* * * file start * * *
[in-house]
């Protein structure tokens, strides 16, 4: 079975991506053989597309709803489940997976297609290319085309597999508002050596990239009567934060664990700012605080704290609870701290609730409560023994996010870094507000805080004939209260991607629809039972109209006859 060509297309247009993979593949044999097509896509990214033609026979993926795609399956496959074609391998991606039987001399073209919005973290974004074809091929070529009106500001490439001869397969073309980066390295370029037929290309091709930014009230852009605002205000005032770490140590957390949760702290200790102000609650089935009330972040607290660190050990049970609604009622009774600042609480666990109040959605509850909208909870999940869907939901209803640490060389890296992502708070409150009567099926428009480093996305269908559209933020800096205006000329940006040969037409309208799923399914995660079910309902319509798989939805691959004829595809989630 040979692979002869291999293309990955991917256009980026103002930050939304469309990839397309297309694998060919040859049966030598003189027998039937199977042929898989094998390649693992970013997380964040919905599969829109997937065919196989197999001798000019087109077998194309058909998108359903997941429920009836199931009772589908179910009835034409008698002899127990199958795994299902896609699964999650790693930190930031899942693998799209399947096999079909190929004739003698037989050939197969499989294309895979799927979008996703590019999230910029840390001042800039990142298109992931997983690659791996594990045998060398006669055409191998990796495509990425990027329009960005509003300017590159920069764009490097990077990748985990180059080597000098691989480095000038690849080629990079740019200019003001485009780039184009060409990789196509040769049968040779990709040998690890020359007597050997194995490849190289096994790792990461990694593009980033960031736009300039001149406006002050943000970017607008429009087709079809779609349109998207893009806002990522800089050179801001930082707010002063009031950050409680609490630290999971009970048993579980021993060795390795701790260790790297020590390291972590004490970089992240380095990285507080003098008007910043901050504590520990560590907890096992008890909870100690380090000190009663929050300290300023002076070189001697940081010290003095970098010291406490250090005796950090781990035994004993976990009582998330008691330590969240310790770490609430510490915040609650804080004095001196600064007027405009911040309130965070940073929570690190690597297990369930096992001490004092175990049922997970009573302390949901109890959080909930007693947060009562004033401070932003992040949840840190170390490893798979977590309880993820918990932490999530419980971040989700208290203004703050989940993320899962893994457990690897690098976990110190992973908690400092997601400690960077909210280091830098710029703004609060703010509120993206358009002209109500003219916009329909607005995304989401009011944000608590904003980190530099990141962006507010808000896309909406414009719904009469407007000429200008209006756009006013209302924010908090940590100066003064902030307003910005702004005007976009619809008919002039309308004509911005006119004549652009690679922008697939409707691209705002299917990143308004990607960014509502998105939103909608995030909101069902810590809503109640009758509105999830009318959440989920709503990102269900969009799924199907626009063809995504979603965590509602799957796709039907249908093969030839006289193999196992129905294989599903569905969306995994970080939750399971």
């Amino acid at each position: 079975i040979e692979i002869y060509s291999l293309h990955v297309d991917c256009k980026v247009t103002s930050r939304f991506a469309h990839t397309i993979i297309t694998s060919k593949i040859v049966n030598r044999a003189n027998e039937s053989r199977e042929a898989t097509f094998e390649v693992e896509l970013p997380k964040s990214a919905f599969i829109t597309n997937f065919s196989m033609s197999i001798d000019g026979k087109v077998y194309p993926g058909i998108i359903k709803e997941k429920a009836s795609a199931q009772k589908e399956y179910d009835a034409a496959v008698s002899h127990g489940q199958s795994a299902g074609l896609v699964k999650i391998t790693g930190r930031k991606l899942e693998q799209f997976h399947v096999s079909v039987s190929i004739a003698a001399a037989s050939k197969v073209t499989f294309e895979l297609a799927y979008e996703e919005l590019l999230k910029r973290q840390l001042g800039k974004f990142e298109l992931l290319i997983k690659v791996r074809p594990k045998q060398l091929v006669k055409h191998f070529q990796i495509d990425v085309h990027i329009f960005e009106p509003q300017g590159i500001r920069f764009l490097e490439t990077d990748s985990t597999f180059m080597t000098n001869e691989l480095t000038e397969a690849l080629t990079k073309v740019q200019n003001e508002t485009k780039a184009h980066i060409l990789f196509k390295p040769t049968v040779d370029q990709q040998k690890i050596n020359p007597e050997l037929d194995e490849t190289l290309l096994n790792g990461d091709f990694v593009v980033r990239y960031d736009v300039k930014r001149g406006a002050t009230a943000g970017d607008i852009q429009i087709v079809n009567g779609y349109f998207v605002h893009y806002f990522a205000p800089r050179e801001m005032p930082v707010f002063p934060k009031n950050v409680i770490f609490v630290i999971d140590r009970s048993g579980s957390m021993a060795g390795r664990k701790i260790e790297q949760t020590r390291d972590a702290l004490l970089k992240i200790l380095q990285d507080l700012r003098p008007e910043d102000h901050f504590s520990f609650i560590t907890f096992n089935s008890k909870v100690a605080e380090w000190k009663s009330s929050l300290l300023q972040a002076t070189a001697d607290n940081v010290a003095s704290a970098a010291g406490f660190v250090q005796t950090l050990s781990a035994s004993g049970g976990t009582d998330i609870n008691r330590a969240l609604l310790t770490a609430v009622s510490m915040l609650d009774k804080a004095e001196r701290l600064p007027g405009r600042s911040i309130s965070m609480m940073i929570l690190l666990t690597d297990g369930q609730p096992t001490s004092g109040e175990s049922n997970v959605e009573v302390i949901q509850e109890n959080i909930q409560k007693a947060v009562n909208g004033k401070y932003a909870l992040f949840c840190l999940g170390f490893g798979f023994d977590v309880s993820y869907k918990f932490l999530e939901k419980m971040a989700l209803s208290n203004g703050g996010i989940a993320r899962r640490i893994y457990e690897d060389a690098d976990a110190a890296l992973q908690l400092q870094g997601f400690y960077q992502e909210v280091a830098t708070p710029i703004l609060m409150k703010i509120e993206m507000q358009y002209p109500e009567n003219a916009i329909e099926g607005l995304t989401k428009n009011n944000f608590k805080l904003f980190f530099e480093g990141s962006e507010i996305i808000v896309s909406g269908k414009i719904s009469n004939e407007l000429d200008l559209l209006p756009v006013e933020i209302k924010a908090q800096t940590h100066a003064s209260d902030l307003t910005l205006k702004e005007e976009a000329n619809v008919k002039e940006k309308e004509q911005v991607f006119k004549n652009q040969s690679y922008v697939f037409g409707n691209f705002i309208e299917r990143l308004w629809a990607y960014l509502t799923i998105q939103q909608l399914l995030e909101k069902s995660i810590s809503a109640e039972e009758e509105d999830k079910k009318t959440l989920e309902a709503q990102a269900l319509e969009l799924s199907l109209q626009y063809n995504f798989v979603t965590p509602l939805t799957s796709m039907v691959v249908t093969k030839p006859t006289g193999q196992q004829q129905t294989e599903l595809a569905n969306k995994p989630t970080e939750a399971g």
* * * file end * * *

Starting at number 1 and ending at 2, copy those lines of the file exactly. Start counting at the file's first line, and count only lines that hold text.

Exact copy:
[in-house]
């Protein structure tokens, strides 16, 4: 079975991506053989597309709803489940997976297609290319085309597999508002050596990239009567934060664990700012605080704290609870701290609730409560023994996010870094507000805080004939209260991607629809039972109209006859 060509297309247009993979593949044999097509896509990214033609026979993926795609399956496959074609391998991606039987001399073209919005973290974004074809091929070529009106500001490439001869397969073309980066390295370029037929290309091709930014009230852009605002205000005032770490140590957390949760702290200790102000609650089935009330972040607290660190050990049970609604009622009774600042609480666990109040959605509850909208909870999940869907939901209803640490060389890296992502708070409150009567099926428009480093996305269908559209933020800096205006000329940006040969037409309208799923399914995660079910309902319509798989939805691959004829595809989630 040979692979002869291999293309990955991917256009980026103002930050939304469309990839397309297309694998060919040859049966030598003189027998039937199977042929898989094998390649693992970013997380964040919905599969829109997937065919196989197999001798000019087109077998194309058909998108359903997941429920009836199931009772589908179910009835034409008698002899127990199958795994299902896609699964999650790693930190930031899942693998799209399947096999079909190929004739003698037989050939197969499989294309895979799927979008996703590019999230910029840390001042800039990142298109992931997983690659791996594990045998060398006669055409191998990796495509990425990027329009960005509003300017590159920069764009490097990077990748985990180059080597000098691989480095000038690849080629990079740019200019003001485009780039184009060409990789196509040769049968040779990709040998690890020359007597050997194995490849190289096994790792990461990694593009980033960031736009300039001149406006002050943000970017607008429009087709079809779609349109998207893009806002990522800089050179801001930082707010002063009031950050409680609490630290999971009970048993579980021993060795390795701790260790790297020590390291972590004490970089992240380095990285507080003098008007910043901050504590520990560590907890096992008890909870100690380090000190009663929050300290300023002076070189001697940081010290003095970098010291406490250090005796950090781990035994004993976990009582998330008691330590969240310790770490609430510490915040609650804080004095001196600064007027405009911040309130965070940073929570690190690597297990369930096992001490004092175990049922997970009573302390949901109890959080909930007693947060009562004033401070932003992040949840840190170390490893798979977590309880993820918990932490999530419980971040989700208290203004703050989940993320899962893994457990690897690098976990110190992973908690400092997601400690960077909210280091830098710029703004609060703010509120993206358009002209109500003219916009329909607005995304989401009011944000608590904003980190530099990141962006507010808000896309909406414009719904009469407007000429200008209006756009006013209302924010908090940590100066003064902030307003910005702004005007976009619809008919002039309308004509911005006119004549652009690679922008697939409707691209705002299917990143308004990607960014509502998105939103909608995030909101069902810590809503109640009758509105999830009318959440989920709503990102269900969009799924199907626009063809995504979603965590509602799957796709039907249908093969030839006289193999196992129905294989599903569905969306995994970080939750399971």